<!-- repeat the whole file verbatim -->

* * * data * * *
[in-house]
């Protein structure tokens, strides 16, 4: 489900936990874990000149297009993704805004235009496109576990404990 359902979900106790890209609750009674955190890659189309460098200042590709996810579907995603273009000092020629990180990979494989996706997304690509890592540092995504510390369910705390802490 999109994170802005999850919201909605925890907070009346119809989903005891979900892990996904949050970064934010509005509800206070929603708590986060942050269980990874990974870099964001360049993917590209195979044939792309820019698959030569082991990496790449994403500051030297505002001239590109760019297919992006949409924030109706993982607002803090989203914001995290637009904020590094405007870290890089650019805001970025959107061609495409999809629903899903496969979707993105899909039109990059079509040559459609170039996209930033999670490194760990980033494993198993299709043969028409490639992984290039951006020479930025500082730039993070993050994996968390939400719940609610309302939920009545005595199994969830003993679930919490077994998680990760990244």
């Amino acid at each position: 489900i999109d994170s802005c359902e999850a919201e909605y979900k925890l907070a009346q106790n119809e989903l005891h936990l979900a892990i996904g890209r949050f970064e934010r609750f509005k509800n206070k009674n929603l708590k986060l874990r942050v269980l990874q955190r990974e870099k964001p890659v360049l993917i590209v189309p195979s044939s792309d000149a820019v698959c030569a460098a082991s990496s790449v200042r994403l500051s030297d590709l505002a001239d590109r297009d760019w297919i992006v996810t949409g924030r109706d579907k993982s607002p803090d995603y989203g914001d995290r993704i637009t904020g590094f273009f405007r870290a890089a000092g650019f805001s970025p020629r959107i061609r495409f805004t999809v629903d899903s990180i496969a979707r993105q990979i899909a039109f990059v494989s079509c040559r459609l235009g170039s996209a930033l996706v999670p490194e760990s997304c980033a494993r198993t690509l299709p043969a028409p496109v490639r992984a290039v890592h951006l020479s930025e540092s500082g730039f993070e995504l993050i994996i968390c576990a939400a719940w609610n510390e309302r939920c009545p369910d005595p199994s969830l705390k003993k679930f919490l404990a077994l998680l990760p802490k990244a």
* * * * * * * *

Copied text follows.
[in-house]
């Protein structure tokens, strides 16, 4: 489900936990874990000149297009993704805004235009496109576990404990 359902979900106790890209609750009674955190890659189309460098200042590709996810579907995603273009000092020629990180990979494989996706997304690509890592540092995504510390369910705390802490 999109994170802005999850919201909605925890907070009346119809989903005891979900892990996904949050970064934010509005509800206070929603708590986060942050269980990874990974870099964001360049993917590209195979044939792309820019698959030569082991990496790449994403500051030297505002001239590109760019297919992006949409924030109706993982607002803090989203914001995290637009904020590094405007870290890089650019805001970025959107061609495409999809629903899903496969979707993105899909039109990059079509040559459609170039996209930033999670490194760990980033494993198993299709043969028409490639992984290039951006020479930025500082730039993070993050994996968390939400719940609610309302939920009545005595199994969830003993679930919490077994998680990760990244």
């Amino acid at each position: 489900i999109d994170s802005c359902e999850a919201e909605y979900k925890l907070a009346q106790n119809e989903l005891h936990l979900a892990i996904g890209r949050f970064e934010r609750f509005k509800n206070k009674n929603l708590k986060l874990r942050v269980l990874q955190r990974e870099k964001p890659v360049l993917i590209v189309p195979s044939s792309d000149a820019v698959c030569a460098a082991s990496s790449v200042r994403l500051s030297d590709l505002a001239d590109r297009d760019w297919i992006v996810t949409g924030r109706d579907k993982s607002p803090d995603y989203g914001d995290r993704i637009t904020g590094f273009f405007r870290a890089a000092g650019f805001s970025p020629r959107i061609r495409f805004t999809v629903d899903s990180i496969a979707r993105q990979i899909a039109f990059v494989s079509c040559r459609l235009g170039s996209a930033l996706v999670p490194e760990s997304c980033a494993r198993t690509l299709p043969a028409p496109v490639r992984a290039v890592h951006l020479s930025e540092s500082g730039f993070e995504l993050i994996i968390c576990a939400a719940w609610n510390e309302r939920c009545p369910d005595p199994s969830l705390k003993k679930f919490l404990a077994l998680l990760p802490k990244a």